I can’t wait to see how this one pans out?

Ethan says:
February 15, 05h

Hey, Andrew—not to sound like a Microsoft apologist, but it bears remembering that they’re not the first browser company to toy with their version numbers.

*cough* *cough*

February 15, 05h

What I wonder, though, is why they wouldn’t fix all the outstanding bugs. (a) They have to know about them, (b) they’ve had the IE team back together for quite a while, (c) the bugs are relatively trivial to fix from a coding perspective. I think we’ll get a good package with IE 7…

Derek says:
February 15, 06h

Digital Web has an interesting take:

“…[apparently no] other platforms other than XP with service pack 2 (“Microsoft Internet Explorer for Windows XP Service Pack 2 customers”). The release is also identified as simply a beta to go along with the Longhorn beta release (“The beta release is scheduled to be available this summer.”). The release has only been identified as a security update, which means the rendering engine could still be identical to that in IE6 (“Internet Explorer 7.0, designed to add new levels of security to Windows XP SP2 while maintaining the level of extensibility and compatibility that customers have come to expect.”). That said, I think it may be Fall before we see any new IE7 (non-beta) and I am not so convinced that it will be a standalone browser at all… much less offer any improved standards support…”

February 15, 07h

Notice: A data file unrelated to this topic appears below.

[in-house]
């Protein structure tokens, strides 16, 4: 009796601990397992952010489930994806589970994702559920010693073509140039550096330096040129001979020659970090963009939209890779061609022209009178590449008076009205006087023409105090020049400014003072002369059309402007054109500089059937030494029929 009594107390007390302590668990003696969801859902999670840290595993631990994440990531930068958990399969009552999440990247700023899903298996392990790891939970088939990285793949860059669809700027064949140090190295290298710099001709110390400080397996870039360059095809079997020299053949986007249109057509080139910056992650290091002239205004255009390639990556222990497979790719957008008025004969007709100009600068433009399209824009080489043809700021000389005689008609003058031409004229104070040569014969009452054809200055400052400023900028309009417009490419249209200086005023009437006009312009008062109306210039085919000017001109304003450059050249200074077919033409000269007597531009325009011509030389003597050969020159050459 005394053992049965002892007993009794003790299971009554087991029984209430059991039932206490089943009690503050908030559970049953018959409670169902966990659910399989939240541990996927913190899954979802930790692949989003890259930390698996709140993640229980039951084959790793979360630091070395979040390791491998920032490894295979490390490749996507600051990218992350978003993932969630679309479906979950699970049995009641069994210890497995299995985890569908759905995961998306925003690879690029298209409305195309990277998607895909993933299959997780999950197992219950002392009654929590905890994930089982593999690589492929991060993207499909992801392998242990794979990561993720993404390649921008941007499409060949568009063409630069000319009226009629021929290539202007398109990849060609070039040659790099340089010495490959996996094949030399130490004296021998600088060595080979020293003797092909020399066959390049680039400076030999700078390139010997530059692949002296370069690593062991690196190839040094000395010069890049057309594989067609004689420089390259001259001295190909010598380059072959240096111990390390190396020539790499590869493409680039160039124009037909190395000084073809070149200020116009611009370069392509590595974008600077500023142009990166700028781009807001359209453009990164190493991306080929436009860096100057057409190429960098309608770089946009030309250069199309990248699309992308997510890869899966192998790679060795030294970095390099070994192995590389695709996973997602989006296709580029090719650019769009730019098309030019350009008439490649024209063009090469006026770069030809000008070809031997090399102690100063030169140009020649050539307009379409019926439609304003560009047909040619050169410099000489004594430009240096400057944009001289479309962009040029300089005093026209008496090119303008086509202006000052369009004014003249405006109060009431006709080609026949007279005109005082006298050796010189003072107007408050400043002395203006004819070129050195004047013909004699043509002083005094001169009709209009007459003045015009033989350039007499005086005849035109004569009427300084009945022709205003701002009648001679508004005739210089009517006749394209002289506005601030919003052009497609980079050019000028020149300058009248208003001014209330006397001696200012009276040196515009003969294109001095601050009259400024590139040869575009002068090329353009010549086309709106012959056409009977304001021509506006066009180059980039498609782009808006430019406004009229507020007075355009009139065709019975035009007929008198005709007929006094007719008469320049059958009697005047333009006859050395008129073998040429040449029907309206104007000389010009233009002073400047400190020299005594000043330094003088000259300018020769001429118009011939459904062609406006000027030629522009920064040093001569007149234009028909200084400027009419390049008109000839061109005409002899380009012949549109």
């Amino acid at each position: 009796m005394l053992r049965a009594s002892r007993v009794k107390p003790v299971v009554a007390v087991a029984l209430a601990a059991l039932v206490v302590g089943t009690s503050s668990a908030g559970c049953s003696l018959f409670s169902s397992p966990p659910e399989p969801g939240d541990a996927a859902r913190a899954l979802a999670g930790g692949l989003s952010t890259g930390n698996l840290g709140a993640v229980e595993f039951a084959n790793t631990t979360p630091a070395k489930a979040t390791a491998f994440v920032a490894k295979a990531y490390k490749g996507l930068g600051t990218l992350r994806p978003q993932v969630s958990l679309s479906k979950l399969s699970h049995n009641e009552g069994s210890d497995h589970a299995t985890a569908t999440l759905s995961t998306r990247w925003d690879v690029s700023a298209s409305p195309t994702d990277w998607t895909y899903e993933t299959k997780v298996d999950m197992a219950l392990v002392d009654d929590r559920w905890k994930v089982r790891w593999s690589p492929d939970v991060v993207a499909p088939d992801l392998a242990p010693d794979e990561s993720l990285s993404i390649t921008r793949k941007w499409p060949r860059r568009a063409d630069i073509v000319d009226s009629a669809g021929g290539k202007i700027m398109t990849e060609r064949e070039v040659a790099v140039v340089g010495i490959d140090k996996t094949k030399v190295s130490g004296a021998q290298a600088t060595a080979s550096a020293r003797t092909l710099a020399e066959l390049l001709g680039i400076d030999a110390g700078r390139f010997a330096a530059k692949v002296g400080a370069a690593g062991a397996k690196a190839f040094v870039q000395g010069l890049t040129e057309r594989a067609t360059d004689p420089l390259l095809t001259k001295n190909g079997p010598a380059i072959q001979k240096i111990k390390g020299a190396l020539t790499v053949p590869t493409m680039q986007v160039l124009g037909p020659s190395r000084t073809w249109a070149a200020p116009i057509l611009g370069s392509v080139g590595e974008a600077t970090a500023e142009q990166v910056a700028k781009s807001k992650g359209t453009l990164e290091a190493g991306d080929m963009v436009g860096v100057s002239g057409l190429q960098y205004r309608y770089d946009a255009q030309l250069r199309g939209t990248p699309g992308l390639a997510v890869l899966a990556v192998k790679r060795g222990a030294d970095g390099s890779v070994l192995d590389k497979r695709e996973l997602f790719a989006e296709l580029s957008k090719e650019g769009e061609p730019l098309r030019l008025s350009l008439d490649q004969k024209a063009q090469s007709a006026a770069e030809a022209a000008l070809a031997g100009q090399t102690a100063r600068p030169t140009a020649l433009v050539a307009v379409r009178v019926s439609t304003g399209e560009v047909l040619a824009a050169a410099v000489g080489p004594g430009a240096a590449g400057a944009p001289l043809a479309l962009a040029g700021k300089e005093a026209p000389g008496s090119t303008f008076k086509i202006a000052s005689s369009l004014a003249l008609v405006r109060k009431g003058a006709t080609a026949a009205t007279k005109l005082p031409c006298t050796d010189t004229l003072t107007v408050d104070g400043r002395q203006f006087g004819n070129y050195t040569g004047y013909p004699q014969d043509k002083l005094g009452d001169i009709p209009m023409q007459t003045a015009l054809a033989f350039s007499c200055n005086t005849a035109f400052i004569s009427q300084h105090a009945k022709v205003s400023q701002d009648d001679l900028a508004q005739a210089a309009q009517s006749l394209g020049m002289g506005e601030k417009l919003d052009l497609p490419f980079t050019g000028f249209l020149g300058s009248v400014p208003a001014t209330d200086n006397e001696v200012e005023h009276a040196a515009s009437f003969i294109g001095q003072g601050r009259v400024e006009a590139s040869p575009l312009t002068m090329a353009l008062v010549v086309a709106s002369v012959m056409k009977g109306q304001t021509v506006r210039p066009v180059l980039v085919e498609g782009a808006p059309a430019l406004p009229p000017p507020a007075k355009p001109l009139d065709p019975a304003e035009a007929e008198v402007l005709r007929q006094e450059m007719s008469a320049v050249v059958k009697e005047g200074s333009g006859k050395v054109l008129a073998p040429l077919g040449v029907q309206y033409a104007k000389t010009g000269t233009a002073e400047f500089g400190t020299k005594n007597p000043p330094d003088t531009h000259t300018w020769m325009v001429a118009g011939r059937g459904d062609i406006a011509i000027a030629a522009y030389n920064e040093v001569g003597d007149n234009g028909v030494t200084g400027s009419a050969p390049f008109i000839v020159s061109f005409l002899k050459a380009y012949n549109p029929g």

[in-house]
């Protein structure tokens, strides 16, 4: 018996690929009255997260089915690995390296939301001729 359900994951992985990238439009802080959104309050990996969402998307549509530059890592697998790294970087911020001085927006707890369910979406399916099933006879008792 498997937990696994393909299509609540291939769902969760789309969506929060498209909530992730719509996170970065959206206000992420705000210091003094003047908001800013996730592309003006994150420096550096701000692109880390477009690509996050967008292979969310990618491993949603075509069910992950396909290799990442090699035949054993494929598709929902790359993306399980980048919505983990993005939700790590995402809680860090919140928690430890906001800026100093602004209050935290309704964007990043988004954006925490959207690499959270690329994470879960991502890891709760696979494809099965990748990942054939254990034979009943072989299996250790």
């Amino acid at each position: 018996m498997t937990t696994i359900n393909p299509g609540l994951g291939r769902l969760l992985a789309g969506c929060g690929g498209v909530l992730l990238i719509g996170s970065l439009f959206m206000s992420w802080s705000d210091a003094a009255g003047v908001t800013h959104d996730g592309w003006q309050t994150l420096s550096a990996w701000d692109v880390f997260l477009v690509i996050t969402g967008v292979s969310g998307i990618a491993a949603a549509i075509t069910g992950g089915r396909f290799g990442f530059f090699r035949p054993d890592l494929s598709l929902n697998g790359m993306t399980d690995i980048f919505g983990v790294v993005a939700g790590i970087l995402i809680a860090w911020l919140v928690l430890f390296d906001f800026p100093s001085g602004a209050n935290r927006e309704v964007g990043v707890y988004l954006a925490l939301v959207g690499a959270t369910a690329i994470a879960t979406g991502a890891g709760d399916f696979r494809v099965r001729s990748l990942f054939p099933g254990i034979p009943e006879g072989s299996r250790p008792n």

I see this IE7 thing as a contingency plan; ie “those Firefox guys might get big. Let’s not take any risks”.

Still, Dave, I think 2007 is the minimum. It never hurts to be optimistic…does it?

Greg says:
February 15, 07h

I predict by the time IE 7 comes out, they will in fact support CSS 2 correctly. However that said, by that time all other major browser players will be supporting the new CSS 3 standards, and thus we will still be left doing work arounds for IE’s stupidity.

Doug says:
February 15, 07h

I was wondering when one of you was going to pick up on this story. I’m going to be optimisitc and believe that standards support will be improved. Looks like Firefox lit a fire under their ass…

February 15, 07h

IE 7 will only be available to to XPSP2.

That being said it’s not going to do web developers any good when we still have to deal with people using windows 2000 and 98 et al. on outdated browsers that dont support the standards that we are trying to use.